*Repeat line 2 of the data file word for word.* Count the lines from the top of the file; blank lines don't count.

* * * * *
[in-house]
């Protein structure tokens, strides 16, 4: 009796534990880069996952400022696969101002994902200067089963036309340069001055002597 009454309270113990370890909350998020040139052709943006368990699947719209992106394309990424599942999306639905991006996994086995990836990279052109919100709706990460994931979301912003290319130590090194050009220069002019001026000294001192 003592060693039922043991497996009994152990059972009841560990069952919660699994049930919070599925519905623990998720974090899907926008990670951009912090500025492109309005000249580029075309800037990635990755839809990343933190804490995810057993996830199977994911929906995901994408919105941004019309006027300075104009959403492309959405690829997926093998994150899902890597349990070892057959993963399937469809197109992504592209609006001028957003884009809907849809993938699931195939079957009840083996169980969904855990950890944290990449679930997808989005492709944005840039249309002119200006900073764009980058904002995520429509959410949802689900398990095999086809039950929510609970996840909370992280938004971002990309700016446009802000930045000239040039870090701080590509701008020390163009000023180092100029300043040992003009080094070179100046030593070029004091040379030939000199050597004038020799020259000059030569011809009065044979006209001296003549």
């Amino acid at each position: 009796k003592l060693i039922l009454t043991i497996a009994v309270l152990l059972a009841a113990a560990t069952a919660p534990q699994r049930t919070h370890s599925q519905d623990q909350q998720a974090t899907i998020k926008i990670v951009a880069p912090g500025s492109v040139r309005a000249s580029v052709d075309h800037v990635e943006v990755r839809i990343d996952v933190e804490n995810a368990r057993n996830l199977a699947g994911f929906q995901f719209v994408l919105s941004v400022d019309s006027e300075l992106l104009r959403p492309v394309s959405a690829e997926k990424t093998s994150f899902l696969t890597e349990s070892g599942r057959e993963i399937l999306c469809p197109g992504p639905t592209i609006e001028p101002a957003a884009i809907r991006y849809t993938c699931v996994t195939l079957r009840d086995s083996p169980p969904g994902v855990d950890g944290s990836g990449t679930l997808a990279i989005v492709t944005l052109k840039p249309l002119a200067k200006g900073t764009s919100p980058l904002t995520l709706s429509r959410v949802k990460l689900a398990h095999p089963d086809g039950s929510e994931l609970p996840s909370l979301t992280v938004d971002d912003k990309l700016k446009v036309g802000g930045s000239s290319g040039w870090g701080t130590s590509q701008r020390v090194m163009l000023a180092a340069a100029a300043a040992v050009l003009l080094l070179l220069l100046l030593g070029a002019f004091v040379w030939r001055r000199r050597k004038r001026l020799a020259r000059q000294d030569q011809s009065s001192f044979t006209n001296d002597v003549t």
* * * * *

């Protein structure tokens, strides 16, 4: 009796534990880069996952400022696969101002994902200067089963036309340069001055002597 009454309270113990370890909350998020040139052709943006368990699947719209992106394309990424599942999306639905991006996994086995990836990279052109919100709706990460994931979301912003290319130590090194050009220069002019001026000294001192 003592060693039922043991497996009994152990059972009841560990069952919660699994049930919070599925519905623990998720974090899907926008990670951009912090500025492109309005000249580029075309800037990635990755839809990343933190804490995810057993996830199977994911929906995901994408919105941004019309006027300075104009959403492309959405690829997926093998994150899902890597349990070892057959993963399937469809197109992504592209609006001028957003884009809907849809993938699931195939079957009840083996169980969904855990950890944290990449679930997808989005492709944005840039249309002119200006900073764009980058904002995520429509959410949802689900398990095999086809039950929510609970996840909370992280938004971002990309700016446009802000930045000239040039870090701080590509701008020390163009000023180092100029300043040992003009080094070179100046030593070029004091040379030939000199050597004038020799020259000059030569011809009065044979006209001296003549």